It may often be difficult to distinguishdelirium from dementia. Theconditions may also coexist, since dementiais a risk factor for delirium. TheCAM was developed from the standardcriteria for delirium. Table 6 offersadditional criteria to help differentiatebetween delirium and dementia.

The approach outlined in Table 3reflects my experience in providinggeriatrics consultation at a tertiarycare teaching hospital in Edmonton,Canada. My observations have beensupported by the emerging literature.My colleagues and I have learned thata consistent interdisciplinary approachto the detection and management ofpotential causes is critical to improvingoutcomes in patients with delirium.The use of this protocol for 5 monthsto manage 143 medical and surgicalpatients with delirium resulted in a 20%reduction in length of hospital stay andimproved discharge disposition.

Antipsychotic drugs and sedativesare best avoided; if required(such as when a patient's agitationmay compromise treatment or harmthe patient or others), use them forspecific therapeutic indications at thelowest effective dose. To minimize theseverity of delirium, avoid physical restraintsand the use of drugs as chemicalrestraints.

Inform families that delirium is atemporary and treatable condition andinvolve them in the care plan. Familyinvolvement is often beneficial both tothe patient and the family. Familymembers are often not aware of thetransient nature of delirium and believe it to be a permanent change inmental status. This misunderstandingcan lead them to prematurely advocatefor placement in long-term care facilities.When fully informed, families aremore likely to adopt positive attitudesand become an important part of thetreatment team.

Loxapine, an intermediate-actingantipsychotic agent, is our first choicefor managing agitating delirium. Werecommend a low oral dosage of 2.5 to10 mg bid or tid. Although no studieshave compared this drug to the morecommonly used antipsychotic agentshaloperidol and risperidone, loxapineis associated with a much lower risk ofextrapyramidal side effects than these2 agents. Because loxapine has bothsedative and antipsychotic properties,other sedatives do not have to beadded. Postural hypotension occurs infrequentlyat low doses of loxapine.

 Table 5 - The Confusion Assessment Method*
Criterion Evidence

1. Acute onset and fluctuating course Acute change in mental status from the patient's baseline; abnormal behavior comes and goes or increases and decreases in severity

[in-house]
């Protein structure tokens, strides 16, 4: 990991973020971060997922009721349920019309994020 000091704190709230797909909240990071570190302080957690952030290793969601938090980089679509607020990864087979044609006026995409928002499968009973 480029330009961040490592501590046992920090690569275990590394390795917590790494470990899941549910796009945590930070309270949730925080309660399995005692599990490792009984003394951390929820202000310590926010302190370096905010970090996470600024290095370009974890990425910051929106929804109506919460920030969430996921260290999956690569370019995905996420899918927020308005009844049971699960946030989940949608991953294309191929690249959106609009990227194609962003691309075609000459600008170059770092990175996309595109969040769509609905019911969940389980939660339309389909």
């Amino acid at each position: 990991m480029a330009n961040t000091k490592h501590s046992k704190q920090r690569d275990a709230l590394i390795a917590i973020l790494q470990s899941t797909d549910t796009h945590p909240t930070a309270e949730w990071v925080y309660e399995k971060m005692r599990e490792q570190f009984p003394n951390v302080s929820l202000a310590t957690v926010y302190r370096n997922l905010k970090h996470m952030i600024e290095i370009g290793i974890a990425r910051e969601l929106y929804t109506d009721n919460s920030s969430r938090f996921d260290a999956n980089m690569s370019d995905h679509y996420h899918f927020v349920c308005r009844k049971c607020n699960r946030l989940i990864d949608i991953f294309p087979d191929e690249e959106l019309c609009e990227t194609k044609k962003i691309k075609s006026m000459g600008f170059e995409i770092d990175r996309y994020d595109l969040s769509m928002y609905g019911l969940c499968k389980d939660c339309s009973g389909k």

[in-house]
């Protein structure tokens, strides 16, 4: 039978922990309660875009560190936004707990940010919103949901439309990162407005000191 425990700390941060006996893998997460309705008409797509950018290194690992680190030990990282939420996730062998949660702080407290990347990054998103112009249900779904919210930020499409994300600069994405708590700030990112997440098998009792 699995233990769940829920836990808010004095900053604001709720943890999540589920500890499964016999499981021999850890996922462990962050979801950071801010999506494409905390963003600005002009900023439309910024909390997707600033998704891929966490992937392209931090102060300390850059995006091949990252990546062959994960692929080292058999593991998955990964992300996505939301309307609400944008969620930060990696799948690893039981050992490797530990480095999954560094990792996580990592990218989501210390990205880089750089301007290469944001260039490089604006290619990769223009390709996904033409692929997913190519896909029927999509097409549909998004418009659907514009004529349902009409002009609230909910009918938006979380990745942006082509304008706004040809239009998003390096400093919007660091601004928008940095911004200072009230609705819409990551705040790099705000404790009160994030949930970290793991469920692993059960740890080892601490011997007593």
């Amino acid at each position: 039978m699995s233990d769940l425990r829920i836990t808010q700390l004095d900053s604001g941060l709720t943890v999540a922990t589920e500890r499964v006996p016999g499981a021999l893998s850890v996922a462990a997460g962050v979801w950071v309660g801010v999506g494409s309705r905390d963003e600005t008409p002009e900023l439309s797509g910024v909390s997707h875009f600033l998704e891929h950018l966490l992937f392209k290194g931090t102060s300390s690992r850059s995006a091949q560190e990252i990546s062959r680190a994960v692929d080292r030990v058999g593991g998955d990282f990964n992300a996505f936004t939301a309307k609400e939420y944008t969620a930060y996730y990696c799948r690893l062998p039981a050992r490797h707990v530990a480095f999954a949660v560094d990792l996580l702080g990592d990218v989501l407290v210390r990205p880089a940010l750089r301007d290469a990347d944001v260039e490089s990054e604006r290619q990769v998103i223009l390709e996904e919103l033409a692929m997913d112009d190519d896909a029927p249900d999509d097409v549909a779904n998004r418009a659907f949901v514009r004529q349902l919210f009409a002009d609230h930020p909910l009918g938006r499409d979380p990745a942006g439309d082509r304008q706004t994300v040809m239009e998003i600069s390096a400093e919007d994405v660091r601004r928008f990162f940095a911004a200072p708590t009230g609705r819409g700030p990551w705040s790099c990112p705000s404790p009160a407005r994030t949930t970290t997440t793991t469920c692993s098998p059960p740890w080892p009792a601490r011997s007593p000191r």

2. Inattention Patient is easily distracted or has difficulty keeping track of what was said

3. Disorganized thinking Rambling or irrelevant conversation, unclear or illogical flow of ideas, or unpredictable switching from subject to subject

4. Altered level of consciousness Patient is hyperalert, lethargic, stuporous, or comatose

If haloperidol is used, the recommendeddosage range is 0.5 to 1 mgbid (up to 2 mg tid). It may be combinedwith lorazepam, 0.5 to 1 mg bid(up to 2 mg tid), when additional sedationis required. Haloperidol may bemore useful for patients whose deliriumis precipitated or exacerbated byanticholinergic agents.

It is critical to aggressively withdrawunnecessary medications andavoid medication changes that may contributeto delirium. Cognitive-enhancingdrugs and antidepressants are bestwithheld until the delirium clears. It isparticularly important to avoid trying tomanage agitation with complicated regimensof antipsychotics, benzodiazepines,narcotics, and anticholinergics,since the side effects of these combinationsmay increase agitation.

 Table 6 - Comparison of delirium and dementia
Delirium Dementia

Sudden onset Insidious onset

Precise time of onset Uncertain time of onset

Usually reversible Slowly progressive

Short duration (usually days to weeks) Long duration (years)

Fluctuations (usually over minutes to hours) Good days and bad days

Abnormal levels of consciousness Normal level of consciousness

Typically, an association with drug use or withdrawal or with acute illness Typically, no association with drug use or acute illness

Almost always worse at night (sundowning) Often worse at night

Inattention Attention not sustained

Variable disorientation Disorientation to time and place

Typically slow, incoherent, and inappropriate language Possible difficulty finding the right word

Impaired but variable recall Memory loss, especially for recent events